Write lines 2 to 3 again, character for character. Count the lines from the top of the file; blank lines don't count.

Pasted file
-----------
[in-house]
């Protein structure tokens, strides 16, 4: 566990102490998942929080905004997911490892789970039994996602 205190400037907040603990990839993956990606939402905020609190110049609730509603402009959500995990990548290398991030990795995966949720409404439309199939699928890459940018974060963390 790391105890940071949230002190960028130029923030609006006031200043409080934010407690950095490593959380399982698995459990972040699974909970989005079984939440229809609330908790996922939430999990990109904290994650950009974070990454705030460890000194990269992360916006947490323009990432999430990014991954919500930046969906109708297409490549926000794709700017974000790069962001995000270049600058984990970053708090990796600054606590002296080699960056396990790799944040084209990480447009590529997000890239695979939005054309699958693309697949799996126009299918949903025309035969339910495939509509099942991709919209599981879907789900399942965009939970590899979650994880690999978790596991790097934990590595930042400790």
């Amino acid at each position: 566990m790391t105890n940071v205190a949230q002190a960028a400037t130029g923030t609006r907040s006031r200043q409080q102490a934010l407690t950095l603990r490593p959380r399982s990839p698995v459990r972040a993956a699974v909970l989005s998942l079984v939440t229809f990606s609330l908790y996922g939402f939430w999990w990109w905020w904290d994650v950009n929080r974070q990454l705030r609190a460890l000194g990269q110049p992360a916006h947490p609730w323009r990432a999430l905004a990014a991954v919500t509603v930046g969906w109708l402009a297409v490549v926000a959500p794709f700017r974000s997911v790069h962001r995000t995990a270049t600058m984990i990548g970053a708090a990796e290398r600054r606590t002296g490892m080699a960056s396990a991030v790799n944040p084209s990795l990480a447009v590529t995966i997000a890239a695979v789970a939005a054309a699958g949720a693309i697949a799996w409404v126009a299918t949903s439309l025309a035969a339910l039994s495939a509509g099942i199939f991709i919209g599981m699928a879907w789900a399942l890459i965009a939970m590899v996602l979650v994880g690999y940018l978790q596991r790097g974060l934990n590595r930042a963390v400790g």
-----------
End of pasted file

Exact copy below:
């Protein structure tokens, strides 16, 4: 566990102490998942929080905004997911490892789970039994996602 205190400037907040603990990839993956990606939402905020609190110049609730509603402009959500995990990548290398991030990795995966949720409404439309199939699928890459940018974060963390 790391105890940071949230002190960028130029923030609006006031200043409080934010407690950095490593959380399982698995459990972040699974909970989005079984939440229809609330908790996922939430999990990109904290994650950009974070990454705030460890000194990269992360916006947490323009990432999430990014991954919500930046969906109708297409490549926000794709700017974000790069962001995000270049600058984990970053708090990796600054606590002296080699960056396990790799944040084209990480447009590529997000890239695979939005054309699958693309697949799996126009299918949903025309035969339910495939509509099942991709919209599981879907789900399942965009939970590899979650994880690999978790596991790097934990590595930042400790």
């Amino acid at each position: 566990m790391t105890n940071v205190a949230q002190a960028a400037t130029g923030t609006r907040s006031r200043q409080q102490a934010l407690t950095l603990r490593p959380r399982s990839p698995v459990r972040a993956a699974v909970l989005s998942l079984v939440t229809f990606s609330l908790y996922g939402f939430w999990w990109w905020w904290d994650v950009n929080r974070q990454l705030r609190a460890l000194g990269q110049p992360a916006h947490p609730w323009r990432a999430l905004a990014a991954v919500t509603v930046g969906w109708l402009a297409v490549v926000a959500p794709f700017r974000s997911v790069h962001r995000t995990a270049t600058m984990i990548g970053a708090a990796e290398r600054r606590t002296g490892m080699a960056s396990a991030v790799n944040p084209s990795l990480a447009v590529t995966i997000a890239a695979v789970a939005a054309a699958g949720a693309i697949a799996w409404v126009a299918t949903s439309l025309a035969a339910l039994s495939a509509g099942i199939f991709i919209g599981m699928a879907w789900a399942l890459i965009a939970m590899v996602l979650v994880g690999y940018l978790q596991r790097g974060l934990n590595r930042a963390v400790g």